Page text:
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Death of the static: why your next favourite brand might be a GIF

We caught up with our Design Director, Ryan Spence to get his take on what’s changing rapidly in the world of brand. Find out what he had to say below.

 

For the past few years, brands in motion or ‘branimation’ (cringe) has been top of the annual ‘trends to watch out for’ lists across the industry, including our own. You can count on it being featured again next year, and the year after, and so on.

At what point do we accept that motion forming brand identities has surpassed the status of a trend, and what does that mean for the future of static design?

Print fanatics of the world, don’t get us wrong – we, like every other creative agency out there, believe that print is firmly not dead, but we can’t escape the reality that the digitalisation of brands is only going in one direction. Motion, or video, has been a constant catalyst for change: we’re moving from text messages to GIFs, from phone calls to Zooms, cookbooks to tiktoks – even our gallery walls are moving.

 

uber gif

 

Since 2020 our behaviours on where and how we consume brand marketing accelerated the inevitable, and our desire (or demand) to experience a 24/7 brand presence from the convenience of our device presents new opportunities and levels of attention where static design can’t compete.

 

We’ve always known motion to be a powerful visual tool, but it historically has been a medium stigmatised for being : a) inaccessible and b) expensive. The democratisation of technology and advances in software has equalised the marketing landscape, allowed a wider platform for brands to create and experiment with motion. The effect is an infinite overload of fast, hypnotic content which plays automatically without a care to stop.

How ironic then that in the migraine-inducing noise of constant attention-seeking marketing, it is still motion which so often captures us mid-scroll and crashes us to a halt.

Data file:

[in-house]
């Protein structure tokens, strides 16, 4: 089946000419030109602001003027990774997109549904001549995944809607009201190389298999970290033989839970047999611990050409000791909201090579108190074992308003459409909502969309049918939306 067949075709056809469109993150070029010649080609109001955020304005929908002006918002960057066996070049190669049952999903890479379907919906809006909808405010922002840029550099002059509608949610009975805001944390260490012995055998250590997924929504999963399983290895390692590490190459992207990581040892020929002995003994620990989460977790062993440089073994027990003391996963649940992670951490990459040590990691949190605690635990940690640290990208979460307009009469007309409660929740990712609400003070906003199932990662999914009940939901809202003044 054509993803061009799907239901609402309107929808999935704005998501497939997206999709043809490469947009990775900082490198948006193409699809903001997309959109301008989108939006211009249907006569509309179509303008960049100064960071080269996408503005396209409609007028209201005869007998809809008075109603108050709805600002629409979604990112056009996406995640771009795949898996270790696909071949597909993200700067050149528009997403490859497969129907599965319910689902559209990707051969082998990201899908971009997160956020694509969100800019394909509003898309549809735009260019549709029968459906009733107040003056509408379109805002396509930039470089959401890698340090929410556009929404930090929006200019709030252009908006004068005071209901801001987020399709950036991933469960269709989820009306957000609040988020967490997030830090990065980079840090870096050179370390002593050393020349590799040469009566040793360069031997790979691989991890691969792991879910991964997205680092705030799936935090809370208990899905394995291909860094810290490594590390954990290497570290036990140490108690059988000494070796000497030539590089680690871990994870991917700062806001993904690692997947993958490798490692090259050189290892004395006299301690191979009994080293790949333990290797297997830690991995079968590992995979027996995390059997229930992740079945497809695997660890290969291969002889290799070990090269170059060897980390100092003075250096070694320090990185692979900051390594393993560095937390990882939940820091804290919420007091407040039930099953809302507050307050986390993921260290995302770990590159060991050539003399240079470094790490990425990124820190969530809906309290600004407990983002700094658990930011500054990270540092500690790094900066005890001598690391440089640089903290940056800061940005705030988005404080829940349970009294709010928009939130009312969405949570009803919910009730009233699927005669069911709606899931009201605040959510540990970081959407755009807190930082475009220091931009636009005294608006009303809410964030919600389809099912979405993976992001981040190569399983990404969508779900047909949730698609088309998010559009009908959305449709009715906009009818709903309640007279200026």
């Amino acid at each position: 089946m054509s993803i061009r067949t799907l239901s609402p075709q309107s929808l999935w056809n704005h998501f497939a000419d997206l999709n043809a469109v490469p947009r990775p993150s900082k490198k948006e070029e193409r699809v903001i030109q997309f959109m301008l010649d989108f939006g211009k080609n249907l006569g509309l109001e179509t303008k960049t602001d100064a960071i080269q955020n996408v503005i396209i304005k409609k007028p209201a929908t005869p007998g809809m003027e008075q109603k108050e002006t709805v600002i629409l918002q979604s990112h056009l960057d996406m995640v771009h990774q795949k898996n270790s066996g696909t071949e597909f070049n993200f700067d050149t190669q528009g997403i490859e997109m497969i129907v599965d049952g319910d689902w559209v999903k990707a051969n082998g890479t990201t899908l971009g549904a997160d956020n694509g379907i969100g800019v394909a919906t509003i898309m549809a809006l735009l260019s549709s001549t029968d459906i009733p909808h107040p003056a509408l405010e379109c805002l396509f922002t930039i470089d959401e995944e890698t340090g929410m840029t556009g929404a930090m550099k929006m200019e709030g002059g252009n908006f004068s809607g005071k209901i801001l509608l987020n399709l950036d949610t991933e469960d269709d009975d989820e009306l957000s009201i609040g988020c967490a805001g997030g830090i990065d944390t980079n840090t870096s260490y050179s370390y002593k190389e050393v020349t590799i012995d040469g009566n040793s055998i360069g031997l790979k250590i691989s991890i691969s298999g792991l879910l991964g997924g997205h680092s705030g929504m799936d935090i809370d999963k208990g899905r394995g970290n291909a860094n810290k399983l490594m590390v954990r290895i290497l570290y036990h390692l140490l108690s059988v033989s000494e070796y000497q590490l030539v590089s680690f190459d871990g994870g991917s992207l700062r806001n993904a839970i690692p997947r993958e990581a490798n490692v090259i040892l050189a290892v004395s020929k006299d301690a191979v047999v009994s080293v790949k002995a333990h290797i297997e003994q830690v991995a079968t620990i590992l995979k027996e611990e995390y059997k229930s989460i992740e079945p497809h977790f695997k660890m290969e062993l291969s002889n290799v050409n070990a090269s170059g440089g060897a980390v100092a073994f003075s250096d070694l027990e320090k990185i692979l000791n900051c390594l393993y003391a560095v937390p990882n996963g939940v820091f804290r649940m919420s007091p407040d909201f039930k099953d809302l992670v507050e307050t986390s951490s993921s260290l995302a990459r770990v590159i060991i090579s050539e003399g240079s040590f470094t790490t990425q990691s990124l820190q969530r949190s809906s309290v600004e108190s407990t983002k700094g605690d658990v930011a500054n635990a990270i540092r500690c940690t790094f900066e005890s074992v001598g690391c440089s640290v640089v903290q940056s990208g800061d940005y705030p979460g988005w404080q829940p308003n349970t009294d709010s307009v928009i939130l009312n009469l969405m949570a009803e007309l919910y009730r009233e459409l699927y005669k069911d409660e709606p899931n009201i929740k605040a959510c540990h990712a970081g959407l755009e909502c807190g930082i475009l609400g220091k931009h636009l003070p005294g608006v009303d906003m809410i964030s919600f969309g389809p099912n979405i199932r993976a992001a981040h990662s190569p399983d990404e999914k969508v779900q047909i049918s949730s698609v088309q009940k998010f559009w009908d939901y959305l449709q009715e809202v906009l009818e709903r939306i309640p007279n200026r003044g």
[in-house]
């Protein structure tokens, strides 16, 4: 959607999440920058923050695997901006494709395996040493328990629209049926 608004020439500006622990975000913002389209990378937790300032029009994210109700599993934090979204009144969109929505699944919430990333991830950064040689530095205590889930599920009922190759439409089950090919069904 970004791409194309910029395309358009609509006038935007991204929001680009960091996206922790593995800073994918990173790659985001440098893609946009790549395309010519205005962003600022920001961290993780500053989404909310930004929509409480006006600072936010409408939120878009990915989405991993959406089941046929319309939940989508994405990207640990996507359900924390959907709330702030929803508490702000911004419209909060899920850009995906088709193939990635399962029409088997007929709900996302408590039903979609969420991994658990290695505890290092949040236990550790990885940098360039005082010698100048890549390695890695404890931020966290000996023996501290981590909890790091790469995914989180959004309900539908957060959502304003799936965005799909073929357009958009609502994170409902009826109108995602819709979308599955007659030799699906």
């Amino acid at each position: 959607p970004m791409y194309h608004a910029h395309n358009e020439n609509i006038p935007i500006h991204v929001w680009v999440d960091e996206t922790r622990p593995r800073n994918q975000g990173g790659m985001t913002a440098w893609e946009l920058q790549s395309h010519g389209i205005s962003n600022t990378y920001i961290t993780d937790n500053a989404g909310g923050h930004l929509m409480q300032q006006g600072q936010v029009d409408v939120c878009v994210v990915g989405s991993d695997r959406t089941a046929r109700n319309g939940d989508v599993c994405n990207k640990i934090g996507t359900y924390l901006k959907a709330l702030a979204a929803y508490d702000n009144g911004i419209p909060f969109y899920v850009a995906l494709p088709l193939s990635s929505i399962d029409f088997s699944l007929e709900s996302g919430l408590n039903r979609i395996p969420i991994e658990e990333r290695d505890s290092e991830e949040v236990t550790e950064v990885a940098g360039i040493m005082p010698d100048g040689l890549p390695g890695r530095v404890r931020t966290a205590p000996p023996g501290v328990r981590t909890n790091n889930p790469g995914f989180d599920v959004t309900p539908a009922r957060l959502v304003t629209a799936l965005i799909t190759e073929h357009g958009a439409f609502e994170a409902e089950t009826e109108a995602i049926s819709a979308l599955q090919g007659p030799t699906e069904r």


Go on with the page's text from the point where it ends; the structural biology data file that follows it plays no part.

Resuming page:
Static design can only watch on in its limited, rigid form; clinging to the smoky nostalgia of yesteryear when a room full of suspenseful clients held their breath on a team of Don Drapers ready to unleash and undress a singular stationary piece of still life that would have sent ripples throughout the advertising industry.

 

 

animation agency

 

Think about the last time you saw an airline logo, or the Olympics. Was it on a piece of print, or was it on a website, or a social post, or a TV ad?

 

The odds are shifting to the point that a new brand identity will most likely be seen first on a screen. So, this poses the question: if we’re so aware of the exponential success of brand performance and recognition across digital devices, then why are we still designing and creating identities through the static limitations of those Madison Avenue print days of the past?

In principle, a logo, or a brand mark, is a combination of symbols, typography, and colours (sometimes photography – I once had a logo which was literally a labrador). The job of a logo is to differentiate itself from others, to simplify the process of what we recognise as one noun from another. Where does it read that this has to be a JPG? How about designing for a GIF or an MP4 first?

 

google gif

 

Maybe now it’s time to throw away those old dusty bibles of iconic logos, and instead to replace our bookcases with unused mobile devices looping your favourite GIPHYs for inspiration instead.

Alex Browne

10th March 2022